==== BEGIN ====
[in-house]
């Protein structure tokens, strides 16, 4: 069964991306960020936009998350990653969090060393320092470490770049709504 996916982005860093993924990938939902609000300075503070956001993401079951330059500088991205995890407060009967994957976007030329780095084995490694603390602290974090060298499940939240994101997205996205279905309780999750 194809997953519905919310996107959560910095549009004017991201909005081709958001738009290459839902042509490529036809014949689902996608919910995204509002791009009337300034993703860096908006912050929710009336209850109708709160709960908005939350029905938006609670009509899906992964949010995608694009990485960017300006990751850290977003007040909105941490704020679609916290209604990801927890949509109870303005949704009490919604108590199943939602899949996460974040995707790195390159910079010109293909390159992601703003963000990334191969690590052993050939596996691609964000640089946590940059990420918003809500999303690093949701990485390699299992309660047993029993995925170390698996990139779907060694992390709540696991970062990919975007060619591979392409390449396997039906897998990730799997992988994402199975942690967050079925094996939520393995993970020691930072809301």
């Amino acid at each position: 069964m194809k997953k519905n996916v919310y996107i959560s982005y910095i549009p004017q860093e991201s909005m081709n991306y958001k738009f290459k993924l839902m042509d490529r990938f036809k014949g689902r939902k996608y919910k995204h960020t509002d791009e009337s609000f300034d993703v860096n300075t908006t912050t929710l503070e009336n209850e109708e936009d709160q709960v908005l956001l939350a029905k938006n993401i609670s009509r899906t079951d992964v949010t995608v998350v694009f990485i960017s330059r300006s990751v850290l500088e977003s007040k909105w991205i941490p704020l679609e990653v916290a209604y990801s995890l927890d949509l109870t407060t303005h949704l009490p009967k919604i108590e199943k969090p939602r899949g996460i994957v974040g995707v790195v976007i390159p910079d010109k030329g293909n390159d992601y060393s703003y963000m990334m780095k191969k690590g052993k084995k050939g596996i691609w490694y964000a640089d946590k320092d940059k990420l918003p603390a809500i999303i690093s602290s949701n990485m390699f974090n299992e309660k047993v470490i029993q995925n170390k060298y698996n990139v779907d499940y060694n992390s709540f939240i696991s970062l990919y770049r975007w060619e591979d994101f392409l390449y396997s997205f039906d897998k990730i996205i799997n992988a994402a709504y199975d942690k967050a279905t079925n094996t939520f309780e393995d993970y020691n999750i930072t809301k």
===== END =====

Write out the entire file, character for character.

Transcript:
[in-house]
């Protein structure tokens, strides 16, 4: 069964991306960020936009998350990653969090060393320092470490770049709504 996916982005860093993924990938939902609000300075503070956001993401079951330059500088991205995890407060009967994957976007030329780095084995490694603390602290974090060298499940939240994101997205996205279905309780999750 194809997953519905919310996107959560910095549009004017991201909005081709958001738009290459839902042509490529036809014949689902996608919910995204509002791009009337300034993703860096908006912050929710009336209850109708709160709960908005939350029905938006609670009509899906992964949010995608694009990485960017300006990751850290977003007040909105941490704020679609916290209604990801927890949509109870303005949704009490919604108590199943939602899949996460974040995707790195390159910079010109293909390159992601703003963000990334191969690590052993050939596996691609964000640089946590940059990420918003809500999303690093949701990485390699299992309660047993029993995925170390698996990139779907060694992390709540696991970062990919975007060619591979392409390449396997039906897998990730799997992988994402199975942690967050079925094996939520393995993970020691930072809301």
């Amino acid at each position: 069964m194809k997953k519905n996916v919310y996107i959560s982005y910095i549009p004017q860093e991201s909005m081709n991306y958001k738009f290459k993924l839902m042509d490529r990938f036809k014949g689902r939902k996608y919910k995204h960020t509002d791009e009337s609000f300034d993703v860096n300075t908006t912050t929710l503070e009336n209850e109708e936009d709160q709960v908005l956001l939350a029905k938006n993401i609670s009509r899906t079951d992964v949010t995608v998350v694009f990485i960017s330059r300006s990751v850290l500088e977003s007040k909105w991205i941490p704020l679609e990653v916290a209604y990801s995890l927890d949509l109870t407060t303005h949704l009490p009967k919604i108590e199943k969090p939602r899949g996460i994957v974040g995707v790195v976007i390159p910079d010109k030329g293909n390159d992601y060393s703003y963000m990334m780095k191969k690590g052993k084995k050939g596996i691609w490694y964000a640089d946590k320092d940059k990420l918003p603390a809500i999303i690093s602290s949701n990485m390699f974090n299992e309660k047993v470490i029993q995925n170390k060298y698996n990139v779907d499940y060694n992390s709540f939240i696991s970062l990919y770049r975007w060619e591979d994101f392409l390449y396997s997205f039906d897998k990730i996205i799997n992988a994402a709504y199975d942690k967050a279905t079925n094996t939520f309780e393995d993970y020691n999750i930072t809301k």